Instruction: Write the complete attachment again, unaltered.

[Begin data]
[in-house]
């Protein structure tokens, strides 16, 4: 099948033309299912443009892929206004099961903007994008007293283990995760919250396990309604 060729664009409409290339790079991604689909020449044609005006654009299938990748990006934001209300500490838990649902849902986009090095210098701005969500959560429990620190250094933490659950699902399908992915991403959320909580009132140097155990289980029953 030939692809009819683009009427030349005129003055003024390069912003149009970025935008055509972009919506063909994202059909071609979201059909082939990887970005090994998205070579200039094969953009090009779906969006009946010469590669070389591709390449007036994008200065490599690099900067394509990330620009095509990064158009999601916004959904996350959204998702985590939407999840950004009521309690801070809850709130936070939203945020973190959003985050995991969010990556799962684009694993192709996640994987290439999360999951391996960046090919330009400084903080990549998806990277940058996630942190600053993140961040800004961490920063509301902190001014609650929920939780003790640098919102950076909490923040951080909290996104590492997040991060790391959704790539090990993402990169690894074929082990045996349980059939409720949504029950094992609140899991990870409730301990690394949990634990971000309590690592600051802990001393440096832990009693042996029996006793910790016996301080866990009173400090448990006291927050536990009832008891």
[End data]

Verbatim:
[in-house]
């Protein structure tokens, strides 16, 4: 099948033309299912443009892929206004099961903007994008007293283990995760919250396990309604 060729664009409409290339790079991604689909020449044609005006654009299938990748990006934001209300500490838990649902849902986009090095210098701005969500959560429990620190250094933490659950699902399908992915991403959320909580009132140097155990289980029953 030939692809009819683009009427030349005129003055003024390069912003149009970025935008055509972009919506063909994202059909071609979201059909082939990887970005090994998205070579200039094969953009090009779906969006009946010469590669070389591709390449007036994008200065490599690099900067394509990330620009095509990064158009999601916004959904996350959204998702985590939407999840950004009521309690801070809850709130936070939203945020973190959003985050995991969010990556799962684009694993192709996640994987290439999360999951391996960046090919330009400084903080990549998806990277940058996630942190600053993140961040800004961490920063509301902190001014609650929920939780003790640098919102950076909490923040951080909290996104590492997040991060790391959704790539090990993402990169690894074929082990045996349980059939409720949504029950094992609140899991990870409730301990690394949990634990971000309590690592600051802990001393440096832990009693042996029996006793910790016996301080866990009173400090448990006291927050536990009832008891």